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HK Police holds webinar this Sunday to educate Filipinos on scams

19 March 2021

By The SUN 

Police handout in Filipino warning against suspicious online sales

An increasing number of Filipino domestic helpers in Hong Kong are falling prey to online scammers, such that the city’s police force is holding a webinar this Sunday in English and Filipino to educate OFWs on avoiding various scams on social media.

The Consulate announced yesterday the upcoming webinar by the Hong Kong Police Force, which sought the PCG’s help in inviting the Filipino community to the webinar.

Pindutin para sa detalye

The announcement said that the police webinar aims “to promote and prevent deception cases that victimize foreign domestic workers.”

“The Consulate welcomes this program in light of the upsurge in the number of Filipinos falling prey to online deception/scam in Hong Kong,” the announcement said.

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The webinar will be broadcast simultaneously from 12noon to 1:15pm through Facebook Live on:

·          RCPO HKI, the official account of the Regional Crime Prevention Office – Hong Kong Island and  

·          PHLinHK, the official account of the Philippine Consulate General in Hong Kong


The most likely topics are online purchase scams, in which people unwittingly give away their credit card information, thus opening their credit card accounts to theft by the scammers; remittance scams; online investment scams, and love scams.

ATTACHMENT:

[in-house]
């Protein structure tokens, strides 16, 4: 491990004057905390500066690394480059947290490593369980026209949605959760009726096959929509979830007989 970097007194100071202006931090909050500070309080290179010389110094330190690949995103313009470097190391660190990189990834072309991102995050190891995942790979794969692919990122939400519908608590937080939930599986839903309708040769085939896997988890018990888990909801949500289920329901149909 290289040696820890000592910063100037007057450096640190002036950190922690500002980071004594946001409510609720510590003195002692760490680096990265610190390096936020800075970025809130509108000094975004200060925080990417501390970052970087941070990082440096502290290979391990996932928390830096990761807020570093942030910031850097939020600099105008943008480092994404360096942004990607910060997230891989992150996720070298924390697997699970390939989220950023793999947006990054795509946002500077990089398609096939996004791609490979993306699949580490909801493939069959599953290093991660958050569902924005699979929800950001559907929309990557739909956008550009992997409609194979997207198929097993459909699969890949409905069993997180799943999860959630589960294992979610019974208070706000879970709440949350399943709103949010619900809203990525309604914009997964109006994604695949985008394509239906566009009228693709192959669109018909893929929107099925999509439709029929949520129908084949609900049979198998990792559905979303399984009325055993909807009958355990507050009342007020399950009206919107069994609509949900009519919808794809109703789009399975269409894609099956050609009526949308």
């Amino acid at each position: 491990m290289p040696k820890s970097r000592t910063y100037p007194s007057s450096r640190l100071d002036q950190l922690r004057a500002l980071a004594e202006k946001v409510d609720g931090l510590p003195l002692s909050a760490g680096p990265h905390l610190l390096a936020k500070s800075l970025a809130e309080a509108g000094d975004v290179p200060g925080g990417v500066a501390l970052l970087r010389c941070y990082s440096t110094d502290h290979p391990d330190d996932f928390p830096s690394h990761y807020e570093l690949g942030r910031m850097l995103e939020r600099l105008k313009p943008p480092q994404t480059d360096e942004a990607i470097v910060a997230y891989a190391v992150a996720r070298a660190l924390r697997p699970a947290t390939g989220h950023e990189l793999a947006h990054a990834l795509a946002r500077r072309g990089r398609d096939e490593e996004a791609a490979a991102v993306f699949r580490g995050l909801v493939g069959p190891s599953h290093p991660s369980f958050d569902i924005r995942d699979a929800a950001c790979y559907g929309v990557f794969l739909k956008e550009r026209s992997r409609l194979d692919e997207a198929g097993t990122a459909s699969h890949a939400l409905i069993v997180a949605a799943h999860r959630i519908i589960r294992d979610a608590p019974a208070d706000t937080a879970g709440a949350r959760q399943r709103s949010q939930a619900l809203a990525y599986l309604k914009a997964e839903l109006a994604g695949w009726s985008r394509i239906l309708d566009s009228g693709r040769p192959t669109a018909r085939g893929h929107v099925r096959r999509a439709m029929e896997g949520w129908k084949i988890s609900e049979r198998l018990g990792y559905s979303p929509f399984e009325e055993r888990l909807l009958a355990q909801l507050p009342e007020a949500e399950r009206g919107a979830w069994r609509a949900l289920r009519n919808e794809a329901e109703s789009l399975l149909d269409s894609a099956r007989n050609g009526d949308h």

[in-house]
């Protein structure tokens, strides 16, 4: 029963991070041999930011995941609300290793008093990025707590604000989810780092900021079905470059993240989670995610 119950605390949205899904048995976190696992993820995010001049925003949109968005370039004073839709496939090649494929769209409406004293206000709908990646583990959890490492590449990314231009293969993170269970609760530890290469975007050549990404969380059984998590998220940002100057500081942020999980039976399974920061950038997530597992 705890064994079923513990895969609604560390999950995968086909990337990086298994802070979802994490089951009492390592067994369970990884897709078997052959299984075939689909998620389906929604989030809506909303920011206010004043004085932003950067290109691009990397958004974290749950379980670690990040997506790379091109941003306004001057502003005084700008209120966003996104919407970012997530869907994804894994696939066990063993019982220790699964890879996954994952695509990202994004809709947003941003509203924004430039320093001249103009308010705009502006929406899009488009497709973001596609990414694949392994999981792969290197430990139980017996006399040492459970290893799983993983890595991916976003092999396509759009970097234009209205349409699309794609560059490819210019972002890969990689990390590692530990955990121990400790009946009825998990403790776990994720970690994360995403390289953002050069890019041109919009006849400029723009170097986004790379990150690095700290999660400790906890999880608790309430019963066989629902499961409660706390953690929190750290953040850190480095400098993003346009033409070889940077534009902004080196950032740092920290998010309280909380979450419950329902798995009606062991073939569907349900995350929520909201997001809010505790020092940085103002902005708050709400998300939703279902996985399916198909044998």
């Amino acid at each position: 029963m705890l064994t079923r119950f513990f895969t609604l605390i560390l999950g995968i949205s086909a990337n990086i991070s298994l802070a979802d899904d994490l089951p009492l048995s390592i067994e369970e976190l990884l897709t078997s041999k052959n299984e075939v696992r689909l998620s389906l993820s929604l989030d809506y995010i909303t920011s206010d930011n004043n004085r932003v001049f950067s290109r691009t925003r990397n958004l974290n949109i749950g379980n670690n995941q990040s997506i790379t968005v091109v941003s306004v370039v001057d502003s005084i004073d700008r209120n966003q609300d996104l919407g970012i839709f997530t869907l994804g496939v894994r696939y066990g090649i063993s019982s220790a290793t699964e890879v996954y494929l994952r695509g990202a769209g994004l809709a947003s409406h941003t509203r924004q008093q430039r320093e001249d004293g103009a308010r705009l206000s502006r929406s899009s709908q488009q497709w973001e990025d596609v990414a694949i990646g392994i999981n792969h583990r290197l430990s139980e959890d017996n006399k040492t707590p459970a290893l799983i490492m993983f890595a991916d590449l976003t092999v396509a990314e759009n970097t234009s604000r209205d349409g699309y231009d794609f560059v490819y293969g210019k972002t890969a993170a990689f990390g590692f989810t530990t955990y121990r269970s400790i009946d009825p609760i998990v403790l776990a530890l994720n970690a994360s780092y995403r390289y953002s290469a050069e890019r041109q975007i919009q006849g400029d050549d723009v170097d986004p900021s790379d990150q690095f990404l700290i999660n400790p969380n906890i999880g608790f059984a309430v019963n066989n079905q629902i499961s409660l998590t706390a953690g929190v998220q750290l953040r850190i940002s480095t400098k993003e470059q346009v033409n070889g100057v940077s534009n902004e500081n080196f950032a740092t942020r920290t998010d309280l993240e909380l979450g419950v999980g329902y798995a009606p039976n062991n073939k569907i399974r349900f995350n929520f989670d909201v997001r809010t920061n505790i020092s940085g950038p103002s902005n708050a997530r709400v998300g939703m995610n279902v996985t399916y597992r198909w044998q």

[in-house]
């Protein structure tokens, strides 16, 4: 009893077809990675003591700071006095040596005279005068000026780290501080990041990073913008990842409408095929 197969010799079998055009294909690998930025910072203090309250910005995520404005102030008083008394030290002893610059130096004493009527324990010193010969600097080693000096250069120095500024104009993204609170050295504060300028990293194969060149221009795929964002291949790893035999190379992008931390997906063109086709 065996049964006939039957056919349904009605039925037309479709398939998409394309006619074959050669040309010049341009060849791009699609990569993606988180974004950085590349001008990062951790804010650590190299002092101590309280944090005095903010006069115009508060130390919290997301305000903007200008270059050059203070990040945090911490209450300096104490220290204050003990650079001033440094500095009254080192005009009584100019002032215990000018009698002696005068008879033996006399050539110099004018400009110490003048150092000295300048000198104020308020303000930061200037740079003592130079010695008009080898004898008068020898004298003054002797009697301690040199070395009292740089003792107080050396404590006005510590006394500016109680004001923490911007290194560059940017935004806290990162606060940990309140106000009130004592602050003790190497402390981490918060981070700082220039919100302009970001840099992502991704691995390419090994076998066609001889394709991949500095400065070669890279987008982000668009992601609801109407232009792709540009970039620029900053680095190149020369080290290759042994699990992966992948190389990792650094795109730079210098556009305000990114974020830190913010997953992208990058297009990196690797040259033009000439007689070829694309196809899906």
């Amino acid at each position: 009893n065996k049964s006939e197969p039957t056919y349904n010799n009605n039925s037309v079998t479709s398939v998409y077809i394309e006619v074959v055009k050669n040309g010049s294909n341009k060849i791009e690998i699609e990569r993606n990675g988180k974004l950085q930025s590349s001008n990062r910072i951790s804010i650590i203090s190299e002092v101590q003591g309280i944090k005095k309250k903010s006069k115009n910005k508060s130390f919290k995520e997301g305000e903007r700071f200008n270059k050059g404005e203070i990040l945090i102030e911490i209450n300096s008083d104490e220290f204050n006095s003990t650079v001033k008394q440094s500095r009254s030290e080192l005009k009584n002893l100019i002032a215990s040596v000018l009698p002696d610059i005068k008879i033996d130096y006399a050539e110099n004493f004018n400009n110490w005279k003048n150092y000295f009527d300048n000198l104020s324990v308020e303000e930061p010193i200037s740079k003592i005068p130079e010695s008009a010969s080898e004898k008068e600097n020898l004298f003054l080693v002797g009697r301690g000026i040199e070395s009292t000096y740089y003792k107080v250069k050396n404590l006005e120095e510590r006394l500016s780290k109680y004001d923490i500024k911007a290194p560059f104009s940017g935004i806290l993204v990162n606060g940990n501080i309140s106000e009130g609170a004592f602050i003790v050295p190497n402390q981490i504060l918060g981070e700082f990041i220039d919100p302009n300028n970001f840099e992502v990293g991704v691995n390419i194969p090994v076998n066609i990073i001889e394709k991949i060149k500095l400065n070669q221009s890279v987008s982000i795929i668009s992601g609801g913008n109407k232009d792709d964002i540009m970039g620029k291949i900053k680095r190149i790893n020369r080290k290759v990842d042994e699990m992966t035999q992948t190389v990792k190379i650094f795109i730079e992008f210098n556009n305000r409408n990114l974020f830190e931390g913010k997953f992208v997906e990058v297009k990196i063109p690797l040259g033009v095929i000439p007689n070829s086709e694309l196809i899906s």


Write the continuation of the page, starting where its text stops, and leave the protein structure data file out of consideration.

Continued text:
The PCG also posted two police leaflets in Filipino and English advising the public on how to deal with two common scams that have victimized Filipinos in Hong Kong.

Pindutin para sa detalye

To avoid online purchase scams:

-        Don’t easily disclose credit card information

-        Don’t be tempted by special deals


-        Conduct the transaction in person if safety is assured, and

-        Stop suspicious transactions.

Basic rules that one must remember to avoid online scams

To avoid remittance scams:

-        Change passwords regularly

-        Don’t easily trust strangers that you have met on social platforms


-        Don’t disclose your password to strangers

-        Verify the identity of the sender by phone or through another way when it involves a money transaction.

Police crime statistics show an alarming increase in the number of fraudulent crimes committed during the pandemic.

In 2020 there were 15,553 deception cases last year, nearly double the 8,216 cases in 2019 and almost three times the 5,652 cases in 2010.

Deception was second only to all thefts, of which there were 20,314 cases last year.




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